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How to construct an all-weather ETF portfolio

The outlook for markets is highly uncertain. This set of investments balances growth with protection in a crisis, says Cris Sholto Heaton

The long-standing rule of thumb for an investor who wants to balance the opportunity for growth with protection against the worst falls in the market is a 60/40 split between riskier assets and safer ones. This isn’t a panacea for all crises and there have been times when other combinations would have delivered a better trade-off between risk and return – but it’s worked well on average over many decades and it’s simple and intuitive, hence its continued popularity.

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For much of that time, that 60/40 split for a typical individual investor would have meant 60% in domestic shares and 40% in domestic bonds. But the rapid growth of exchange traded funds (ETFs) and index funds over the past decade has made it possible for any investor to build a much more diverse portfolio. You can hold all of the major asset classes – cash, conventional bonds, inflation-linked bonds, precious metals, real estate and shares. You can diversify internationally and you can fine-tune holdings within each asset class to reflect what you think offers the best opportunities. And you can do all of this very easily and cheaply, probably with fewer than ten funds.

A baptism of fire

At MoneyWeek, we’ve set out diversified portfolios using these principles that reflect our overall views on global markets several times over the years in articles and newsletters. The ETF portfolio that we’ve tracked most closely over time is one that I last updated about three years ago. At the time, the safer assets were cash (10%), UK conventional government bonds (10%), UK inflation-linked government bonds (5%), US inflation-linked government bonds (10%) and gold (5%). The riskier assets were UK and Europe large-cap shares (15%), UK mid-cap shares (10%), US shares (5%), Japan shares (10%), emerging market shares (10%) and property shares (10%).  

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The coronavirus crisis marks the first real test of this asset allocation. So it’s reassuring to see that this portfolio would have done relatively well in such an unprecedented situation – results would depend slightly on exactly when you choose to rebalance the portfolio back to its target weights (we suggest once per year), but it would probably be up around 9% over three years (including dividends), compared to a fall of around 4% in the FTSE 100. Perhaps more significantly, so far this year it would be down by around 1%, against a fall of about 15% in the FTSE 100. When the crisis peaked on 23 March, the FTSE 100 was down by around 33%, while the model portfolio would have been down by around 13%.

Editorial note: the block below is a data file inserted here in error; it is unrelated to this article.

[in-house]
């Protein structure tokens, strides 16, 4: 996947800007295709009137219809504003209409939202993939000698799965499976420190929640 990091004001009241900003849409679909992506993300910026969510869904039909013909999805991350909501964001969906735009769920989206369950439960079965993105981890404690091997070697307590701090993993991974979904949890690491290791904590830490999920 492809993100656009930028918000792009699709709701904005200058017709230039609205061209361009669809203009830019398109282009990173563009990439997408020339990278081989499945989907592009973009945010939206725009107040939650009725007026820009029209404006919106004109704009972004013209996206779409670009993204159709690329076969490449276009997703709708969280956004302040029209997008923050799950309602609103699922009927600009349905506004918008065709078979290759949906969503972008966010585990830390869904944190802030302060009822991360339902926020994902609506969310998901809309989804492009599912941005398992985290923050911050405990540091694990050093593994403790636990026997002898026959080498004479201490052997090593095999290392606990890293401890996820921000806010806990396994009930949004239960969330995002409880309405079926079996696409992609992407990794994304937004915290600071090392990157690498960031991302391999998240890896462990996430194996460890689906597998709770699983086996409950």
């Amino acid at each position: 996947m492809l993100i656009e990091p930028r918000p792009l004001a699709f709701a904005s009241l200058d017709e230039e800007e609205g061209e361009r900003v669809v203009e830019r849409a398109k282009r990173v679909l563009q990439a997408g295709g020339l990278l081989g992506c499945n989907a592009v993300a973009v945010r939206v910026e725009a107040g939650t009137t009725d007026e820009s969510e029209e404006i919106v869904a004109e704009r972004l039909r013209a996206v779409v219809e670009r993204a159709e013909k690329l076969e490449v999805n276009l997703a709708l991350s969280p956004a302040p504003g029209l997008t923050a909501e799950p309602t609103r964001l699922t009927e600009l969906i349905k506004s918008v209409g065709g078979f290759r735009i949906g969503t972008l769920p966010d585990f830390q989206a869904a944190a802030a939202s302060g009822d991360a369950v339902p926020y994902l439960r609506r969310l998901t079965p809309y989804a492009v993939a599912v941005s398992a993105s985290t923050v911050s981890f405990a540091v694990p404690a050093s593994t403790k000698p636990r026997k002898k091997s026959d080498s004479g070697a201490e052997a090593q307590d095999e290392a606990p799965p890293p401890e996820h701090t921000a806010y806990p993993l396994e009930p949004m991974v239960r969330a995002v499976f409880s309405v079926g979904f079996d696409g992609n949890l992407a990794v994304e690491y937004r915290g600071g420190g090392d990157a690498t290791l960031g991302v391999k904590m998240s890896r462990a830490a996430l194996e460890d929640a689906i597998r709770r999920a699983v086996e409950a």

That’s not because the portfolio got anything brilliantly right (indeed, a couple of things were definitely wrong in hindsight), but because diversifying internationally and across a range of assets helped insulate it from any single event going wrong. A portfolio like this deliberately doesn’t make big bets on any particular outcome – instead, it tries to reflect a balanced view of what is likely to lie ahead. Most of the assets are chosen to do well with adequate growth and modest inflation. However, there are assets that should do particularly well in times of higher inflation (gold, inflation-linked bonds, real estate). Others would be especially helpful in severe deflation (cash, conventional government bonds). If a more extreme environment becomes much more likely – eg, growing risks of high inflation or severe deflation – you would adjust the amount allocated to certain assets to reflect the changing threats.  

Give me inflation – but not yet

Many things have changed in the world since we first set out this portfolio, but up until this spring surprisingly little had altered the economic outlook or the prospects for markets. We still believed that inflation was the likely outcome of the policies that governments were following, but there was no sign of it gaining traction.

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The coronavirus pandemic has now upended the world to a far greater extent and made the future much more uncertain. It seems unlikely that we will emerge from this and return to the same economic environment that we had before – we are likely to end up moving one way or another towards deflationary depression or high inflation (possibly paired with stagnant growth – stagflation).

It seems deflation must reign in the short term – too much demand has been destroyed by the global shutdown and the resulting surge in unemployment. That argues against loading up on inflation protection right now. However, in the medium term governments will try everything to restart their economies through both monetary and fiscal policy, with government budget deficits underwritten by central banks buying bonds. We have to assume that they will keep doing this until they get results – they fear a depression much more than inflation.

So there is finally an obvious path by which inflation will take off – and so I suspect a portfolio like this might look significantly different in five years’ time. But it’s not a done deal and it’s certainly not happening tomorrow – and thus the changes I’d make at this stage are still limited.

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